Hospice M&A Accelerating Despite High Price Tags

The hospice mergers and acquisitions market has never been more active among both strategic buyers and private equity investors. The industry is also seeing larger companies seeking to take advantage of record-high valuations to capitalize on their hospice assets, according to a first quarter M&A report from the advisory firm Provident Healthcare Partners.  

Activity in the space is unlikely to slow down in the near future. Industry observers are watching closing for forthcoming transactions, such as the sale of Bristol Hospice by the PE firm Webster Equity Partners. Bids in that deal reportedly are reaching as high as $1 billion.

Another industry-shaker in the works is the repositioning of Encompass Health’s (NYSE: EHC) home health and hospice business. Encompass announced in Dec. 2020 that its leadership was pondering a spin off, merger, sale, initial public offering or other transaction for hospice and home health.


“It’s impossible to ignore the record-high valuations we are witnessing in the hospice space,” Provident’s Managing Director Kevin Palamara, and Associate Jake Vesely told Hospice News in an email. “Given the obligation these public companies have to their shareholders, many groups are at a minimum exploring strategic alternatives to potentially benefit from this trend.”

One of the earliest large-scale moves was the $400 million sale of an 80% stake in Brookdale Senior Living’s (NYSE: BKD) hospice and home health business to hospital system HCA Healthcare (NYSE: HCA) in February.

The Brookdale deal also demonstrates renewed interest in home health acquisitions, which had fallen behind hospice due to disruption from the 2020 implementation of the patient-driven groupings payment model, according to Provident’s report.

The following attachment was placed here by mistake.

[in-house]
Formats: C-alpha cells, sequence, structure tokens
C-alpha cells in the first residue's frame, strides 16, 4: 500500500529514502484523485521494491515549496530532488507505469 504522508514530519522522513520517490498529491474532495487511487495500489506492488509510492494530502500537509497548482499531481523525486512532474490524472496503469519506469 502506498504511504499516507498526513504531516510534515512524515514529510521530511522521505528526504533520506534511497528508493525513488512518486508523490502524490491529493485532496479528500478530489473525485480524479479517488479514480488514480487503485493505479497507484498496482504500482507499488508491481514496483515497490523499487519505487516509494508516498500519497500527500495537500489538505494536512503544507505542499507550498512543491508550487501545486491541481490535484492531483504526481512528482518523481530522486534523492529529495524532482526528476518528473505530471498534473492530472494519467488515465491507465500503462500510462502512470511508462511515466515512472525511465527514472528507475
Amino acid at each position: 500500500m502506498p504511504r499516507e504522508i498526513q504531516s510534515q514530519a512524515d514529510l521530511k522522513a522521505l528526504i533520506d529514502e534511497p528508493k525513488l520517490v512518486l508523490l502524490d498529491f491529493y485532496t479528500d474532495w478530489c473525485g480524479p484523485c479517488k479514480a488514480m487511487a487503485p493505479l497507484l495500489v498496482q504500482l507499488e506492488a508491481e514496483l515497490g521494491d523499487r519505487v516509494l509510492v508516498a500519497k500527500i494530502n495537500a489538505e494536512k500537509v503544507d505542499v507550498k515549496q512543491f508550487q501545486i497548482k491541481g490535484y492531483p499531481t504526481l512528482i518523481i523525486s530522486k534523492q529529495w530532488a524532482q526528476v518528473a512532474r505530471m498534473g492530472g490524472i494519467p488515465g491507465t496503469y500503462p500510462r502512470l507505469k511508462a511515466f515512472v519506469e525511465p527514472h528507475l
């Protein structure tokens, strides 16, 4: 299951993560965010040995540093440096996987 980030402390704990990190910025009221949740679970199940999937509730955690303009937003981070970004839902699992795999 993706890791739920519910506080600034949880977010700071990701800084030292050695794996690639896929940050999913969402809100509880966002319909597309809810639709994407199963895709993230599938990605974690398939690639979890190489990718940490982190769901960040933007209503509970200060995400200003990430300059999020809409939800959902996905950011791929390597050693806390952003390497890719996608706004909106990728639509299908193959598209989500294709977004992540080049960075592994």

A desire to recoup losses stemming from COVID-19 and the opportunity to sell hospice assets with a high price tag are key factors in some of these large transactions.

The trading multiple for hospice and home health giant Amedisys (NASDAQ: AMED) hit 34.3x in the first quarter of 2021. In Sept. 2019, that company was trading at 20.33x, according to Vesely and Palamara, who told Hospice News that “The trading multiples we are currently witnessing are not typical.”

A key motivator for acquirers is the desire to build density in regions where they already operate, rather than spreading further out geographically, according to Palamara and Vesely. Some companies, like LHC Group (NASDAQ: LHCG) are seeking to build their hospice presence in markets where they already have home health locations.

“We continue to see a highly fragmented industry, favorable demographic and legislative tailwinds, and a transition towards a value-based care model, all of which will continue to drive M&A activity in the space,” Palamara and Vesely said in their email. “We continue to receive a high level of inbound interest from existing platforms in the space, both private-equity backed and public companies, as well as new health care investors looking to get into the sector.”

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